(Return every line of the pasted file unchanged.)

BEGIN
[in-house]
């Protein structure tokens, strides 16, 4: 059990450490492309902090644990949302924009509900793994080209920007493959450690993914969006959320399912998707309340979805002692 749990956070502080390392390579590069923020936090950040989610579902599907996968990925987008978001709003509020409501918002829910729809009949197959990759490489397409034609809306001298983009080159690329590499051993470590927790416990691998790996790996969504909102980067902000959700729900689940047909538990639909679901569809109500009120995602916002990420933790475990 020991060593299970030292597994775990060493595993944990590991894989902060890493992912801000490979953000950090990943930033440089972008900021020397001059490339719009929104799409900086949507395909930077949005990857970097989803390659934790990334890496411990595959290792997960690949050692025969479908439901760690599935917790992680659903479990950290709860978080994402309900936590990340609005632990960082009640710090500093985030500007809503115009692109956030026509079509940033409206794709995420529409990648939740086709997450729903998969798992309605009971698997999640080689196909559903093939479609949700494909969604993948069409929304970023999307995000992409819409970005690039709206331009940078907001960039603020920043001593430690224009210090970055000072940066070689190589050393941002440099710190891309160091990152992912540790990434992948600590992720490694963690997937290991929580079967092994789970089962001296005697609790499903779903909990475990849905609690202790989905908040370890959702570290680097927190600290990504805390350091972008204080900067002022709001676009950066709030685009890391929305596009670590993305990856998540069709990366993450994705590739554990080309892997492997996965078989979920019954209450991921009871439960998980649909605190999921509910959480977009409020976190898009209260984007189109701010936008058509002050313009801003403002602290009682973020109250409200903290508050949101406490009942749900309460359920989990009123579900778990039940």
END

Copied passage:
[in-house]
């Protein structure tokens, strides 16, 4: 059990450490492309902090644990949302924009509900793994080209920007493959450690993914969006959320399912998707309340979805002692 749990956070502080390392390579590069923020936090950040989610579902599907996968990925987008978001709003509020409501918002829910729809009949197959990759490489397409034609809306001298983009080159690329590499051993470590927790416990691998790996790996969504909102980067902000959700729900689940047909538990639909679901569809109500009120995602916002990420933790475990 020991060593299970030292597994775990060493595993944990590991894989902060890493992912801000490979953000950090990943930033440089972008900021020397001059490339719009929104799409900086949507395909930077949005990857970097989803390659934790990334890496411990595959290792997960690949050692025969479908439901760690599935917790992680659903479990950290709860978080994402309900936590990340609005632990960082009640710090500093985030500007809503115009692109956030026509079509940033409206794709995420529409990648939740086709997450729903998969798992309605009971698997999640080689196909559903093939479609949700494909969604993948069409929304970023999307995000992409819409970005690039709206331009940078907001960039603020920043001593430690224009210090970055000072940066070689190589050393941002440099710190891309160091990152992912540790990434992948600590992720490694963690997937290991929580079967092994789970089962001296005697609790499903779903909990475990849905609690202790989905908040370890959702570290680097927190600290990504805390350091972008204080900067002022709001676009950066709030685009890391929305596009670590993305990856998540069709990366993450994705590739554990080309892997492997996965078989979920019954209450991921009871439960998980649909605190999921509910959480977009409020976190898009209260984007189109701010936008058509002050313009801003403002602290009682973020109250409200903290508050949101406490009942749900309460359920989990009123579900778990039940």